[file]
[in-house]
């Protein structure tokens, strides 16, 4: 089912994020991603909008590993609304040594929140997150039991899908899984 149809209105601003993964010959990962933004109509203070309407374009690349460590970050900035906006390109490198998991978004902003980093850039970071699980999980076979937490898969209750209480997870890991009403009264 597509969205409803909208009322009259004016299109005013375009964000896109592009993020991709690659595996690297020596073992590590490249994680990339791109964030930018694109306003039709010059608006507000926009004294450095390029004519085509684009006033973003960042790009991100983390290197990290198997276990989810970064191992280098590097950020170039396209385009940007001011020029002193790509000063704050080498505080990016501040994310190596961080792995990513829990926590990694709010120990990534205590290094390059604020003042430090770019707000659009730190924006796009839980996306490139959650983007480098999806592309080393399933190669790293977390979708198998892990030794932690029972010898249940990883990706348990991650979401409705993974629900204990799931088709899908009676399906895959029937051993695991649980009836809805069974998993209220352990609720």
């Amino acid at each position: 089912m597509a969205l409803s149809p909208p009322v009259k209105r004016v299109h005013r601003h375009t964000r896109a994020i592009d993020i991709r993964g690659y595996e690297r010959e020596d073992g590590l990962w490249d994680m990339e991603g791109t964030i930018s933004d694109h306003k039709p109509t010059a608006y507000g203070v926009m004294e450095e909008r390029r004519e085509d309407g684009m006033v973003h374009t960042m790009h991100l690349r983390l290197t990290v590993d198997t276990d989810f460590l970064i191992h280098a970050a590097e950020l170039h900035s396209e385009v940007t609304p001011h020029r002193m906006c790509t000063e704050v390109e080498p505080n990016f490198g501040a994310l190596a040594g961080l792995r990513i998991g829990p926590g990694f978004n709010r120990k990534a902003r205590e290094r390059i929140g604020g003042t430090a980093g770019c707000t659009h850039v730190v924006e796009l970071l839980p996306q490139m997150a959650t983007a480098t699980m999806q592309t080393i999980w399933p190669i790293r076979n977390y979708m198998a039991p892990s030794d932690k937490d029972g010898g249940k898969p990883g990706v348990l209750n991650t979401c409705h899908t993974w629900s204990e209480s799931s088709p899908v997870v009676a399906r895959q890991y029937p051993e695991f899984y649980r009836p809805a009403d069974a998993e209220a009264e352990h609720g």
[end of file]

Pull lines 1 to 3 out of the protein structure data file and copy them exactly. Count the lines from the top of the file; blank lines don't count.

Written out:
[in-house]
């Protein structure tokens, strides 16, 4: 089912994020991603909008590993609304040594929140997150039991899908899984 149809209105601003993964010959990962933004109509203070309407374009690349460590970050900035906006390109490198998991978004902003980093850039970071699980999980076979937490898969209750209480997870890991009403009264 597509969205409803909208009322009259004016299109005013375009964000896109592009993020991709690659595996690297020596073992590590490249994680990339791109964030930018694109306003039709010059608006507000926009004294450095390029004519085509684009006033973003960042790009991100983390290197990290198997276990989810970064191992280098590097950020170039396209385009940007001011020029002193790509000063704050080498505080990016501040994310190596961080792995990513829990926590990694709010120990990534205590290094390059604020003042430090770019707000659009730190924006796009839980996306490139959650983007480098999806592309080393399933190669790293977390979708198998892990030794932690029972010898249940990883990706348990991650979401409705993974629900204990799931088709899908009676399906895959029937051993695991649980009836809805069974998993209220352990609720």
């Amino acid at each position: 089912m597509a969205l409803s149809p909208p009322v009259k209105r004016v299109h005013r601003h375009t964000r896109a994020i592009d993020i991709r993964g690659y595996e690297r010959e020596d073992g590590l990962w490249d994680m990339e991603g791109t964030i930018s933004d694109h306003k039709p109509t010059a608006y507000g203070v926009m004294e450095e909008r390029r004519e085509d309407g684009m006033v973003h374009t960042m790009h991100l690349r983390l290197t990290v590993d198997t276990d989810f460590l970064i191992h280098a970050a590097e950020l170039h900035s396209e385009v940007t609304p001011h020029r002193m906006c790509t000063e704050v390109e080498p505080n990016f490198g501040a994310l190596a040594g961080l792995r990513i998991g829990p926590g990694f978004n709010r120990k990534a902003r205590e290094r390059i929140g604020g003042t430090a980093g770019c707000t659009h850039v730190v924006e796009l970071l839980p996306q490139m997150a959650t983007a480098t699980m999806q592309t080393i999980w399933p190669i790293r076979n977390y979708m198998a039991p892990s030794d932690k937490d029972g010898g249940k898969p990883g990706v348990l209750n991650t979401c409705h899908t993974w629900s204990e209480s799931s088709p899908v997870v009676a399906r895959q890991y029937p051993e695991f899984y649980r009836p809805a009403d069974a998993e209220a009264e352990h609720g």